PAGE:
• Fiona McIntosh: Voyager Author of the Month

    Fiona McIntosh was born and raised in Sussex in the UK, but also spent early childhood years in West Africa. She left a PR career in London to travel and settled in Australia in 1980. She has since roamed the world working for her own travel publishing company, which she runs with her husband. She lives in Adelaide with her husband and twin sons. Her website is at www.fionamcintosh.com.

    Her latest book, The Scrivener's Tale, is a stand-alone and takes us back to the world of Morgravia from her very first series, The Quickening:


    About The Scrivener's Tale:

    In the bookshops and cafes of present-day Paris, ex-psychologist Gabe Figaret is trying to put his shattered life back together. When another doctor, Reynard, asks him to help with a delusional female patient, Gabe is reluctant... until he meets her. At first Gabe thinks the woman, Angelina, is merely terrified of Reynard, but he quickly discovers she is not quite what she seems.

    As his relationship with Angelina deepens, Gabe's life in Paris becomes increasingly unstable. He senses a presence watching and following every move he makes, and yet he finds Angelina increasingly irresistible.

    When Angelina tells Gabe he must kill her and flee to a place she calls Morgravia, he is horrified. But then Angelina shows him that the cathedral he has dreamt about since childhood is real and exists in Morgravia.

    A special 10th Anniversary edition of her first fantasy book, Myrren's Gift, will be released in December!

     

     

Evoking the Gods Part I: The myth of Character Development

Creating characters for Quantum Enchantment was like praying to the gods—they had to be evoked. When they came to life, they promptly took over the story, expanding their roles, dominated the scenes and behaved in ways contrary to anything I had planned. I found myself often saying, ‘Oh really? You’re doing that?’ (Like Traci Harding, I talk to my characters too!)

Kreshkali was the worst. She entered the world much like the goddess Athene, the daughter of Zeus. You know the tale? Zeus swallowed Meta whole and after a few days developed a severe headache. Prometheus [some say Hephaestus] cleaved his head with an ax and out sprang his daughter Athene, full grown, sword in hand, screaming a war cry. I didn’t have the headache but when I opened a new door, there stood Kreshkali. Before I could step aside she was on the page, and well, when you read the story, you’ll know what I mean. She’s my answer to Margaret Atwood’s question, ‘Is it somehow ‘unfeminist’ to depict a woman behaving badly?’ Ha!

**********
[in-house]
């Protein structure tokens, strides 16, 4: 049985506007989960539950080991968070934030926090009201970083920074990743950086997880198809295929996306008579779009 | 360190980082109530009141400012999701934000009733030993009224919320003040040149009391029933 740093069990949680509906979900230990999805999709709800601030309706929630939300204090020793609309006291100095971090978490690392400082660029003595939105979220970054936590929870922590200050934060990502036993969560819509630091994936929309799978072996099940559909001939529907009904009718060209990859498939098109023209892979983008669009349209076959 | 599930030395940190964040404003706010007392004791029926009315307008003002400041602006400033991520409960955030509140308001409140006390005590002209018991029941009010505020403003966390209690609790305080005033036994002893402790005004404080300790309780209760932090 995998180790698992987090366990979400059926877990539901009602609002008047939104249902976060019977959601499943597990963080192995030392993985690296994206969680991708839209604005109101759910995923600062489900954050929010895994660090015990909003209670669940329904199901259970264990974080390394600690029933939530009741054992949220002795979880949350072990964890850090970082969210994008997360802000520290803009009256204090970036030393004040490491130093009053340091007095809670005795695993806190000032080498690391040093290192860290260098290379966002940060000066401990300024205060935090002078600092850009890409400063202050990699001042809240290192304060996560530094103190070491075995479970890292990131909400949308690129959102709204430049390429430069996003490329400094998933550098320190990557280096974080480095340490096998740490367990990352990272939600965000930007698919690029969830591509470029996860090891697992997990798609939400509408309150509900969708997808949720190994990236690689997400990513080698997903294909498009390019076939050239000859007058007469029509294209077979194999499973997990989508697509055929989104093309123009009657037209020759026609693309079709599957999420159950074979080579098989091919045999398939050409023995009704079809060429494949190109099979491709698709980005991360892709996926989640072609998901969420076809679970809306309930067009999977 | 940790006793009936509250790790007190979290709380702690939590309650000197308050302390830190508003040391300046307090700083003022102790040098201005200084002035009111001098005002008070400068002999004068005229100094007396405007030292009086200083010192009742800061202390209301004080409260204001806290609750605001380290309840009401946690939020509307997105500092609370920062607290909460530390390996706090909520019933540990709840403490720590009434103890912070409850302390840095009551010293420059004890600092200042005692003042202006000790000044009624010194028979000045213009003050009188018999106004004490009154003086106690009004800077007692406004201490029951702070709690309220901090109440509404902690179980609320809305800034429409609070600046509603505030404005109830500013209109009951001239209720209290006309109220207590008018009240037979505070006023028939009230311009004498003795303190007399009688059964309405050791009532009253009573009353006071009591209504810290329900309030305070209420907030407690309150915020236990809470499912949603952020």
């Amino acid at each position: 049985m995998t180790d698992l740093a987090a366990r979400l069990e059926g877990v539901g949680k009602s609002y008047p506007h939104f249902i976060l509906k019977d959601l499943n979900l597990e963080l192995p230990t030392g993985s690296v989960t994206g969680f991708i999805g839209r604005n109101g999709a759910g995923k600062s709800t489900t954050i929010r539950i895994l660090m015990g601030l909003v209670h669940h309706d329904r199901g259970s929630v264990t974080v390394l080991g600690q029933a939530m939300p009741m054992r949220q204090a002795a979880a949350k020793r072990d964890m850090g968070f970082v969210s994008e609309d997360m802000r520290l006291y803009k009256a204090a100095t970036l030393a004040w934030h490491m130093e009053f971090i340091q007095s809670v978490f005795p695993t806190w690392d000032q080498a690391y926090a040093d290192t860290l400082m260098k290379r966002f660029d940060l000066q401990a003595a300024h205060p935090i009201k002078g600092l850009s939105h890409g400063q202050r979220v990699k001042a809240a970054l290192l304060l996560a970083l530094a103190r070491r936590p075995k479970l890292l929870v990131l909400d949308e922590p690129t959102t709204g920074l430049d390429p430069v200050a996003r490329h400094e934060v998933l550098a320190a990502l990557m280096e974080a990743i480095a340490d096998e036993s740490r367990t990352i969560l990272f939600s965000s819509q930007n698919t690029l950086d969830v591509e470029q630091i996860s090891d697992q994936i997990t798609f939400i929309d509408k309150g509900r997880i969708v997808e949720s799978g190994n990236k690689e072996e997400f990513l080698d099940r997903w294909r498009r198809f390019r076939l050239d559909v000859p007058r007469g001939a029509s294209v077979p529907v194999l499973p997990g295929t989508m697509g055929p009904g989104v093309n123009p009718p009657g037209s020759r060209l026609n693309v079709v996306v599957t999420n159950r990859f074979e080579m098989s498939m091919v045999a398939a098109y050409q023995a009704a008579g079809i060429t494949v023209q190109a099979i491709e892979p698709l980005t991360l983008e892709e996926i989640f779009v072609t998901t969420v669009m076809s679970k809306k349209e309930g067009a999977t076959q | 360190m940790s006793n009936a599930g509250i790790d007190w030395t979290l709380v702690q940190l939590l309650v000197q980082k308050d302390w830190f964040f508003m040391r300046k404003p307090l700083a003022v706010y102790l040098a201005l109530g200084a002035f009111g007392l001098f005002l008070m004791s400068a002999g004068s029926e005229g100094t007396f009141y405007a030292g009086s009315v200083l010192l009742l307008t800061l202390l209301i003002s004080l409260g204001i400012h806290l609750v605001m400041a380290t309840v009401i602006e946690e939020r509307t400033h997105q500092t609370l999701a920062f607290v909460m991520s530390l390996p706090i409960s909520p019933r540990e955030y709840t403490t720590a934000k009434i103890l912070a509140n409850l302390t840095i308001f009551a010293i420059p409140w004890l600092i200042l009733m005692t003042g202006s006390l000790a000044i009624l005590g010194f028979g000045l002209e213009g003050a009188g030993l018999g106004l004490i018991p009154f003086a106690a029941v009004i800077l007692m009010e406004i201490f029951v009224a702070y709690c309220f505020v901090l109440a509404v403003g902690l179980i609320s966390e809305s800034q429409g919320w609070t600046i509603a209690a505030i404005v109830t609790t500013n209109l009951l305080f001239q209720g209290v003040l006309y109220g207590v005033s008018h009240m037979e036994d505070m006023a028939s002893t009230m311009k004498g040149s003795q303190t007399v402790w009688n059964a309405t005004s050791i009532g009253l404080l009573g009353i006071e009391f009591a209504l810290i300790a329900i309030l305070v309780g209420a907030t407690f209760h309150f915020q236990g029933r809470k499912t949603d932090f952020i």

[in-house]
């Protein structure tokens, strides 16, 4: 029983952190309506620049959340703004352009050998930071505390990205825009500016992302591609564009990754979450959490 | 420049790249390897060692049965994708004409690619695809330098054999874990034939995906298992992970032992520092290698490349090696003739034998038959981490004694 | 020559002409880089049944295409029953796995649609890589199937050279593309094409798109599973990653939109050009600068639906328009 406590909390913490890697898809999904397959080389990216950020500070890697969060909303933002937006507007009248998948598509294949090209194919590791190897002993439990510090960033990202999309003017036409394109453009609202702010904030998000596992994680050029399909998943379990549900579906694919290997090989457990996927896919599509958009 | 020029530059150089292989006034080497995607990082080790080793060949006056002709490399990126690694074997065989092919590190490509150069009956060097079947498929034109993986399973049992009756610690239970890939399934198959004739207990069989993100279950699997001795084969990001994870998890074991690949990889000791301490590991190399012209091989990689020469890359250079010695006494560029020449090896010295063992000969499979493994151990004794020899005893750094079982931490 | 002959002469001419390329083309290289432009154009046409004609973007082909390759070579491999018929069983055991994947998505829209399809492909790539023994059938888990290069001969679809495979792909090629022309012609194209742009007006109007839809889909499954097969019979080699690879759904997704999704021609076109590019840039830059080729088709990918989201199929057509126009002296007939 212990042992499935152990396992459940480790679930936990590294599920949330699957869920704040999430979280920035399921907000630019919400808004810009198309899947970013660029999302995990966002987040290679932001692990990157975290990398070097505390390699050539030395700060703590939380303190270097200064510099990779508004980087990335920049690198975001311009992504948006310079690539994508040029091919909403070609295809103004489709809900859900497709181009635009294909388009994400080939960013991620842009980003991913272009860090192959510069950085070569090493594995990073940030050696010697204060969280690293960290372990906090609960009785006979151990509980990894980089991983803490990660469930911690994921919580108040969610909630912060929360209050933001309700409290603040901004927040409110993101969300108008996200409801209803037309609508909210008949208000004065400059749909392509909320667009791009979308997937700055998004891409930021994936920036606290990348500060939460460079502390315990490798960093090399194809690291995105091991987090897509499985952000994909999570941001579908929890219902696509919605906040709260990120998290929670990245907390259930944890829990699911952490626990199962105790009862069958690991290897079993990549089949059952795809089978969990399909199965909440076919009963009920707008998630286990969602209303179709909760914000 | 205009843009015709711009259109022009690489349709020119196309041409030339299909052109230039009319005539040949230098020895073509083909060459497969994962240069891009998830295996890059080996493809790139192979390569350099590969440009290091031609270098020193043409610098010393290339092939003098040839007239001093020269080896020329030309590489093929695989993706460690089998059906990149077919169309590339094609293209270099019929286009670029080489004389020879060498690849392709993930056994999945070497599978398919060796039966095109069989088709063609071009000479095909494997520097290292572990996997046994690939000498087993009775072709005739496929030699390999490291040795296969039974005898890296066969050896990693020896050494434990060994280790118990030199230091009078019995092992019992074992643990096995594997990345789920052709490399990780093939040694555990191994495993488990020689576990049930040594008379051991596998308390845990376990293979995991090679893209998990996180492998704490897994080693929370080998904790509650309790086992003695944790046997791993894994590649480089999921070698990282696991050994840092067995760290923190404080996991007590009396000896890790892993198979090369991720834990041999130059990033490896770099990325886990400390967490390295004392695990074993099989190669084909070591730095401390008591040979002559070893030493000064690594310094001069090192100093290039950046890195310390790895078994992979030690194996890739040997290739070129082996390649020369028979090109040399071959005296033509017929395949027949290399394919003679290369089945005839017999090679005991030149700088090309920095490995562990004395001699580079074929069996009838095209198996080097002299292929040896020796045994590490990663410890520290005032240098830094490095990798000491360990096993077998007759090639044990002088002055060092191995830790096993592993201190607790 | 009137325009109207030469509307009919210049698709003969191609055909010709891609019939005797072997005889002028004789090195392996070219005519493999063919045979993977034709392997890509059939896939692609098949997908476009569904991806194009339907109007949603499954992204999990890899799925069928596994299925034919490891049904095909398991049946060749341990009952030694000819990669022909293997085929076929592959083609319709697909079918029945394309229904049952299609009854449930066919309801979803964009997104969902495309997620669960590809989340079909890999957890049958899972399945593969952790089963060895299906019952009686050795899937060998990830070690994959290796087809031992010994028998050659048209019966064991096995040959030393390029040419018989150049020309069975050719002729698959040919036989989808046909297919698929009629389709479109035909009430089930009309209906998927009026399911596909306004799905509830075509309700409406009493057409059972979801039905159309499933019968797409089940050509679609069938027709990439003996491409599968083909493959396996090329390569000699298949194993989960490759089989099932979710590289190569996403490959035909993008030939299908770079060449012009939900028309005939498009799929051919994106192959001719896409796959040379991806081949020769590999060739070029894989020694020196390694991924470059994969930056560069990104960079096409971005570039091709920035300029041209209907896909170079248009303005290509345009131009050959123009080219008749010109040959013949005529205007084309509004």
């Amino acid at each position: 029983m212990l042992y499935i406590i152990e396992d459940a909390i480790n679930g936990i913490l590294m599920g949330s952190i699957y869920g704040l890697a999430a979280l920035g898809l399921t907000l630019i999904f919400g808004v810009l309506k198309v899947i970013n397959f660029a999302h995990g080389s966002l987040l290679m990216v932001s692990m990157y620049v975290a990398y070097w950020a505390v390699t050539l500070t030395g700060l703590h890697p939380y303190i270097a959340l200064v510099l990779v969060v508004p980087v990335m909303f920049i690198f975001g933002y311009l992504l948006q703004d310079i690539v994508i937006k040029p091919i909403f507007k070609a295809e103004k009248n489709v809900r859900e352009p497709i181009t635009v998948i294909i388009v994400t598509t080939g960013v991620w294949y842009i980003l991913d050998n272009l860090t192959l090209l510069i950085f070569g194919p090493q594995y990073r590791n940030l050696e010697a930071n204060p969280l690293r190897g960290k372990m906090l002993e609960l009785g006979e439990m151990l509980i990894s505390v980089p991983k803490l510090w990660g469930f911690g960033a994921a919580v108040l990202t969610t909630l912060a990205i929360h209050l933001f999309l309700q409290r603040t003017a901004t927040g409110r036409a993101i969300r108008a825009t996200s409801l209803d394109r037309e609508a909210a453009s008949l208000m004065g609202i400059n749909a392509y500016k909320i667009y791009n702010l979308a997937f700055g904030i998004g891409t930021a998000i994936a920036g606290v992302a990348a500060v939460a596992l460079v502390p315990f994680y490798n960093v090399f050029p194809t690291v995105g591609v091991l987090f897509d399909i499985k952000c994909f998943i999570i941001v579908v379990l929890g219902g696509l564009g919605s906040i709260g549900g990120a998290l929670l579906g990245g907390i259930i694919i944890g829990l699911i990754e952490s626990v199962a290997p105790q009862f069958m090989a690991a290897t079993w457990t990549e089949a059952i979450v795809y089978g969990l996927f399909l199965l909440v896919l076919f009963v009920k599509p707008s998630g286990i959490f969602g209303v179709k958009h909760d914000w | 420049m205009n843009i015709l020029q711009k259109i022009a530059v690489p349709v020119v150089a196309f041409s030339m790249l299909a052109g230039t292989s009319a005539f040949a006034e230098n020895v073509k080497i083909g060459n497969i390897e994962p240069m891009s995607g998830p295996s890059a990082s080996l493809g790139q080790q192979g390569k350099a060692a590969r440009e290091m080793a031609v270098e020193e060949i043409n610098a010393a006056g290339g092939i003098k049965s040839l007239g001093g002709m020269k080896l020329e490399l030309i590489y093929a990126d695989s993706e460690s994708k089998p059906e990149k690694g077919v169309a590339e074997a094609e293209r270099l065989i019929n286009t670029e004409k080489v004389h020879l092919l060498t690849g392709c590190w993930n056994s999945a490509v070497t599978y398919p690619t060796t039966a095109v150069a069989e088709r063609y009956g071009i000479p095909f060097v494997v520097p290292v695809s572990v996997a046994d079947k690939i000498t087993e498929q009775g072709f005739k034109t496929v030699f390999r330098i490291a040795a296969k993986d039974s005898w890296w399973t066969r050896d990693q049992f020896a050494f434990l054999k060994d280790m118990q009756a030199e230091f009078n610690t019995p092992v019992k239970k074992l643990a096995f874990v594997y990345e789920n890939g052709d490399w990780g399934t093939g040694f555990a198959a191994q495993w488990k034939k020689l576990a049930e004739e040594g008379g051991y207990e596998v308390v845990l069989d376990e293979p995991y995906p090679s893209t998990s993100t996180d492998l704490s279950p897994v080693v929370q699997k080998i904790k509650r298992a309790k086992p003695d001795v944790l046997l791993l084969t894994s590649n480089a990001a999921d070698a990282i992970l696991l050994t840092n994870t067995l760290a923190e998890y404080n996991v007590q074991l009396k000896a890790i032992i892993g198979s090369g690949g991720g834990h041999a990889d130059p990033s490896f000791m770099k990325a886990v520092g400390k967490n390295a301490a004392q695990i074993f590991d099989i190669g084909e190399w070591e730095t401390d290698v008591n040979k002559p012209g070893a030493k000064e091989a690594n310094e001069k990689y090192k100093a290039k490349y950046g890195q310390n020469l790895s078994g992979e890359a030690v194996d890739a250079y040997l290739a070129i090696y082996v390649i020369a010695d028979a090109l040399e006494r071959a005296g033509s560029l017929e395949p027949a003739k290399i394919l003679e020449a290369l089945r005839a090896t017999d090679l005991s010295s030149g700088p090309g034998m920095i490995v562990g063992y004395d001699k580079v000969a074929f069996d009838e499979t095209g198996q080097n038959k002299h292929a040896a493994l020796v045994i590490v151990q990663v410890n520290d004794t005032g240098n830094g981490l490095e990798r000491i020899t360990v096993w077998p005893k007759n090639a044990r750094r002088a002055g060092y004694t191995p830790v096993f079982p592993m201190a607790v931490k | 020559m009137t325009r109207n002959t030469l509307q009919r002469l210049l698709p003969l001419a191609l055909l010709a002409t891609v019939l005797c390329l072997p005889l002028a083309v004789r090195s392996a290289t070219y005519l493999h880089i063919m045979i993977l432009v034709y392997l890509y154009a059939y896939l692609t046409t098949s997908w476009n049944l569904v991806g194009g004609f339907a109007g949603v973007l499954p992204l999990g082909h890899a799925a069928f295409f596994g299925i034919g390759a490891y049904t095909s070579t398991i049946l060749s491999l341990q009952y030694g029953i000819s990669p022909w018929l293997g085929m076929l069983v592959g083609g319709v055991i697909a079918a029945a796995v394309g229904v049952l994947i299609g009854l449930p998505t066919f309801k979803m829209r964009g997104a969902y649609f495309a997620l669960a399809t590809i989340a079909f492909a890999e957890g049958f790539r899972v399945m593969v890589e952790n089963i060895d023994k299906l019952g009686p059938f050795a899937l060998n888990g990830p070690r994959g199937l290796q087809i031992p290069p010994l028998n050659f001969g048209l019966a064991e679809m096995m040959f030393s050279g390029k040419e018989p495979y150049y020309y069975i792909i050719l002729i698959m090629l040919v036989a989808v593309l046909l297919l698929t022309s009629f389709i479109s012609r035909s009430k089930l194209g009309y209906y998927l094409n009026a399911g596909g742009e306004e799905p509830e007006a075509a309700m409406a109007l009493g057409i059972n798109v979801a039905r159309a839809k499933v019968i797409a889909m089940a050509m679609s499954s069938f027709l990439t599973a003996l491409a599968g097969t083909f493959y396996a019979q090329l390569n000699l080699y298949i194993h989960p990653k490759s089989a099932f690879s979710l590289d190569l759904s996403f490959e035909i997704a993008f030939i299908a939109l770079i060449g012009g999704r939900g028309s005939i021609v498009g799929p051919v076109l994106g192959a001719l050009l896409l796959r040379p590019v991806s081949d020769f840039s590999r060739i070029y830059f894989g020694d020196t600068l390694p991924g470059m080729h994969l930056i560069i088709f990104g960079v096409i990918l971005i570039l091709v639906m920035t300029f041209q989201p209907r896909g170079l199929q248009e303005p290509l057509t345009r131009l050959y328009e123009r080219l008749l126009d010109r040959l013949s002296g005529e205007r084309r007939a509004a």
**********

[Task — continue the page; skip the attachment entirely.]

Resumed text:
The Spell of Rosette

Kim's new book

Rosette’s appearance was more graceful. She was the first to arrive and she has matured with the story as any child might. Her familiar Drayco was a surprise though. He emerged like a nature god from depths of the Dumarkian Woods. He is also the product of living with felines—two black cats who sit like bookends on either side of my screen and watch me work. Drayco’s mannerisms are definitely gleaned from them. I remember Robin Hobb saying her son’s body language gave her a model for Fitz and I know what she means–writing is life drawing sometimes.

The most challenging of my characters was An’ Lawrence. I found myself like Mary Shelley, sewing together bits and pieces of his persona and physique until the form was there awaiting animation. When he leapt onto the page I stood back and smiled. There’s a man I’d love to meet, moods and all. His familiar, Scylla, awoke when he did and would not be dissuaded. I think they met in a previous life.

Jarrod’s creation I best not speak of. It would give too much away. He is the abstraction, the ‘what if,’ that took the story beyond the confines of strict fantasy. And Nellion Paree? Her character appeared much like Aphrodite who was born when Saturn lopped off his father’s genitals and tossed them into the sea. Like the goddess of love, Nell is alluring though she has the ‘iron fist inside the velvet glove quality’ Libras are known for. Yes, she’s a Libra. As an astrologer, I give my characters horoscopes. If I’m ever uncertain of how they might behave, I check their chart. Moon in Pisces? Disappear. Sun in Aries? Advance. Mercury in Libra? Discuss it with everyone for quite some time before deciding what to do. Astrology is a wonderful way to get inside a character’s head. More on that in the next post. Comments and questions always welcome!

This series on Evoking the Gods will be continued later this week – next post on Wednesday, when Kim Falconer’s first novel The Spell of Rosette will be hitting bookshelves across Australia!

Visit Quantum Enchantment, Kim’s brand new website.

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2 Responses

  1. Wow, Kim, I am so drawn into your creative process. I love to study creative processes because it is such a mystery and so many emotions come into play. Thanks for telling me this. I love the horoscope insight into writing about the characters. I truly think this is precious.

    Thanks

  2. Hi Iyabo,

    I agree, the creative process is a mystery that we are constantly exploring. And, it is full of surprises!

    Thank you for dropping by!

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